|SK Innovation vice chairman Koo Ja-young (left), GS Caltex chairman Hur Dong-soo|
SK Group and GS Group, both of which are engaged in the refinery and petrochemical businesses, appeared to have received a leg up to push ahead with a stalled foreign-invested petrochemical facility expansion project worth 1 trillion won ($0.96 billion) each after a revised foreign investment promotion law passed the National Assembly on Wednesday.
“We welcome the long-awaited deregulation measure. We will make all-out efforts to make a contribution to the revitalization of the economy by proceeding with the 1 trillion won PX investment project by 2014 as planned,” SK Innovation, the holding company of the group’s energy-related businesses, said in a statement.
SK and GS have long awaited the revision in order to push through with joint investment projects between their daughter companies and Japanese investors to expand their lucrative Para-Xylene, or PX, production facility.
SK Global Chemical, as an SK daughter company, set up a 50-50 joint venture firm with JX Nippon Oil & Energy in 2011 to build a PX plant with an annual production capacity of 1 million tons at SK’s Ulsan chemical complex. The plant will start commercial operation in 2014.
GS Group has a similar deal with Japan’s Showa Shell and Taiyo Oil. GS Caltex had sought a 1 trillion won PX plant project in 2012 with the two firms to build a PX plant with an annual production capacity of 1 million ton PX. The project, however, had been put on hold.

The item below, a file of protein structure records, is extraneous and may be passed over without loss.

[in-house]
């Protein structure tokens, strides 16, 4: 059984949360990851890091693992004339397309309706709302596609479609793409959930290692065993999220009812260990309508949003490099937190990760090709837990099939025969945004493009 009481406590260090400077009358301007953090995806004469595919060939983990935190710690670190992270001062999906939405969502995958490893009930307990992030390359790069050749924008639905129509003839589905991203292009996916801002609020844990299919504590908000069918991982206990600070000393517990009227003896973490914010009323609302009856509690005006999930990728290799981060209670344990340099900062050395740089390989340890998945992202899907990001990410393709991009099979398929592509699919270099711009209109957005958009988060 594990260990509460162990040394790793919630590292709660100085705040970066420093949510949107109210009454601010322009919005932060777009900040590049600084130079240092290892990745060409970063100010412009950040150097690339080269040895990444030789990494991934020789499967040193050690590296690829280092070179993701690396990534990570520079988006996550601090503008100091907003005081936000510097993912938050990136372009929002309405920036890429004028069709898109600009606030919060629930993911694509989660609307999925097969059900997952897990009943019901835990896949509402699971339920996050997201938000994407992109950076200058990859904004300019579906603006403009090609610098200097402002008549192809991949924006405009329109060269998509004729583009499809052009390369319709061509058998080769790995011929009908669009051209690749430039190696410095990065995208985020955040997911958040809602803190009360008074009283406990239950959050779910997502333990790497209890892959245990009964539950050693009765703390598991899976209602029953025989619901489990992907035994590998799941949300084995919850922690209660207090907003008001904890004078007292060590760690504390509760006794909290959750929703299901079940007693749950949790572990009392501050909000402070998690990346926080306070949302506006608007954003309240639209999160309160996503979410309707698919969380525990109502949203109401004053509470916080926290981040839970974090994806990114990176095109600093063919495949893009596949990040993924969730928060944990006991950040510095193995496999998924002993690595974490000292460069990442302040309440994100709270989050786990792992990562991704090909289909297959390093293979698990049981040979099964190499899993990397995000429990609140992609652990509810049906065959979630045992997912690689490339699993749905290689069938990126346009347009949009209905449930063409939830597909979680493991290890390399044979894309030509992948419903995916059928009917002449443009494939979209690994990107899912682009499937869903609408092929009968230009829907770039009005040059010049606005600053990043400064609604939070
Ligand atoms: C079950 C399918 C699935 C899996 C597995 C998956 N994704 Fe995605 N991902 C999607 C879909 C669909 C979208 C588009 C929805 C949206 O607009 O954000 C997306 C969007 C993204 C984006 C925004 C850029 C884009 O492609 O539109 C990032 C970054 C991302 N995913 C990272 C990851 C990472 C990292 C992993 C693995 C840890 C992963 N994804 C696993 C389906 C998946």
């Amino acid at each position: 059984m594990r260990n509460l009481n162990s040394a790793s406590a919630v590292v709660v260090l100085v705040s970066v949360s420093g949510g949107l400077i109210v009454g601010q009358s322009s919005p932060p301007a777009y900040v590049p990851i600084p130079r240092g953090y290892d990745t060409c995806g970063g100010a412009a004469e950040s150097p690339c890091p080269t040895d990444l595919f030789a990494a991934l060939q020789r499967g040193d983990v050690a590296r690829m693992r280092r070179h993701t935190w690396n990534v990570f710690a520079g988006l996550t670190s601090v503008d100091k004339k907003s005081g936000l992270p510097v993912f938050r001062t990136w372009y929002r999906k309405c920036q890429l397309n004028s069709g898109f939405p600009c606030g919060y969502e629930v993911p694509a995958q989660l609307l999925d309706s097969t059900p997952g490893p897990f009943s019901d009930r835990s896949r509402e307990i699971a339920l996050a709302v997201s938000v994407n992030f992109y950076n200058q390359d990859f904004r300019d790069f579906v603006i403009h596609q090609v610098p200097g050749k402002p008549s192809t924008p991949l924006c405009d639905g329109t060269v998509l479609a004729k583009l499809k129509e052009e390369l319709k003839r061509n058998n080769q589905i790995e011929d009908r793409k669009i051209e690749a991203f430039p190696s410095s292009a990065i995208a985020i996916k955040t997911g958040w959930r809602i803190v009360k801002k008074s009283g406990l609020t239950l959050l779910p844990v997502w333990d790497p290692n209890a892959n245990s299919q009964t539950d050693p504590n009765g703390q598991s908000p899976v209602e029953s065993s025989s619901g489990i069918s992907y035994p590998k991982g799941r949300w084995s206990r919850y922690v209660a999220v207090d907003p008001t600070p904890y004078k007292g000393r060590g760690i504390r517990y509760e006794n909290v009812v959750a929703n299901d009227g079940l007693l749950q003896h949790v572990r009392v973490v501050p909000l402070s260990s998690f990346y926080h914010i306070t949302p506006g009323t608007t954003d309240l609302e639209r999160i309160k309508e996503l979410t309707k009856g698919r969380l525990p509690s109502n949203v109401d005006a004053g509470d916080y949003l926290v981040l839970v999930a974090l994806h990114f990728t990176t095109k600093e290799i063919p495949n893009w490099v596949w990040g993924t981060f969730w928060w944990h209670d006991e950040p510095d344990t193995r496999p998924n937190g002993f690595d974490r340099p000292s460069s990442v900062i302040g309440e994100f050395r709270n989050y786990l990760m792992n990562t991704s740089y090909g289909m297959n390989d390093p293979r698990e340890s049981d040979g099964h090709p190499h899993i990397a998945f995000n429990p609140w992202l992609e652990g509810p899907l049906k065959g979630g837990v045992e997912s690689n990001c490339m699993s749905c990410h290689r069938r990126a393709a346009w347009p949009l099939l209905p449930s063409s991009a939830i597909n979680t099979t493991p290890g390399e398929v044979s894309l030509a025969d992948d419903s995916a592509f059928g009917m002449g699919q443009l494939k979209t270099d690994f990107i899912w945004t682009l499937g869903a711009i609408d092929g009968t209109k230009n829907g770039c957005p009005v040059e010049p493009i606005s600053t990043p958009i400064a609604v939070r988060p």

The revision to the foreign investment law had been stalled for years because of vehement protest from the opposition political party, which believed the law would only give foreign investors more leeway to take advantage of Korean resources.
But keen on receiving foreign capital to help prop up the economy, the Park Geun-hye administration has strongly pushed for the revision, industry and political sources said.
The revised law will allow a daughter company ― a subsidiary of a subsidiary belonging to a conglomerate holding company ― to hold a 50 percent stake when creating a new company through a joint venture effort with a foreign investor. The revision will take effect as of March this year.
Prior to the revision, daughter companies were forced to hold a 100 percent stake, virtually making it impossible to forge a joint venture.
The main rationale behind this so-called “100-percent stake rule” was to prevent companies from engaging in “octopus-style business expansion” in the wake of the 1997 Asian financial crisis.
But at the same time, the law barred conglomerates such as SK and GS from pushing through with positive joint ventures.
By Seo Jee-yeon (firstname.lastname@example.org